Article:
An over-reliance on models used in securitizing mortgage risks and a failure to question basic assumptions played a role in the subprime crisis, a panel of actuaries told attendees during the opening session of the Casualty Actuarial Society’s 2008 Annual Meeting, held on Nov. 16-19 in Seattle.
“The models gave the wrong answers and people acted on those answers,” according to David Ingram, senior vice president, Willis Re, who explained that the models overlooked a number of things.
For example, he observed that the models missed that differences in the size of down payments would impact experience; increasing the pool of subprime borrowers would alter the characteristics from the select group of the best subprime borrowers of a few years ago to the riskier group of more recent years; changing the terms of mortgages from fixed rates to gimmicky rates would have a major impact; and there could be a national risk from subprime mortgages.
Ingram noted that “this was not a one in 100, 1,000 or 5,000 event, but a one in one event. The idea of issuing these kinds of mortgages and securitizing them was tried once and it failed out of the box. It never worked at all.”
Panel moderator Thomas Hettinger, managing director, EMB America LLC, observed that it is likely that the debate over the effectiveness of models would evolve into two camps. One is a group of naysayers who say the models didn’t work. “But it’s too complex for most people to get their arms around that easily,” said Hettinger. “We’re going to hear other people say, those models weren’t perfect, but we’ll move on to the next evolution of models,” he said.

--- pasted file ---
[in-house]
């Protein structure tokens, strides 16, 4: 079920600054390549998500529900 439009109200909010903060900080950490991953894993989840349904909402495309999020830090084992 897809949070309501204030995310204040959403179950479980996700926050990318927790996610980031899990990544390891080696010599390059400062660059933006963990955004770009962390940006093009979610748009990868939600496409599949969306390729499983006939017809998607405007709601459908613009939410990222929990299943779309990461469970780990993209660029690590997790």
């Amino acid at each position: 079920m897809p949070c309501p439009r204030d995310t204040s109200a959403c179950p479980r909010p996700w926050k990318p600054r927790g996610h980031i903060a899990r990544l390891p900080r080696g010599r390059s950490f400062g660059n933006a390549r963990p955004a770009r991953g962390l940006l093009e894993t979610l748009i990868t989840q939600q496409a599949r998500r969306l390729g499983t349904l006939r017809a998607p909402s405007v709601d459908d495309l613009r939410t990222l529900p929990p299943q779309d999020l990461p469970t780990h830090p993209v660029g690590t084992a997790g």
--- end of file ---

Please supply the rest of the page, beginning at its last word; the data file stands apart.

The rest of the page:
Commenting on the increasingly complex nature of risk transfers, Hettinger noted that “as actuaries we have to try to understand the risk transfer and then take it to the next step and opine on it, even though it might not be considered a traditional actuarial analysis.”
Looking back at the decisions made by financial institutions to invest in risky mortgage-backed securities, Don Mango, managing director, Guy Carpenter, asked, “Was there a licensed professional who offered an opinion on the value of the securities, or were the decisions made in the investment banking houses or the rating agencies, which had mixed incentives?”
Mango pointed out that one remedy to the financial crisis is “to take the actuarial profession’s framework – which includes licensed professionals, a code of conduct, codified standards of practice, a discipline process, educational programs, and regulatory recognition – and replicate that in the credit markets.”
Mango predicted that in the next three to six months, the actuarial profession’s contributions will be elevated. “I think the structure of the profession is what we have to offer.”
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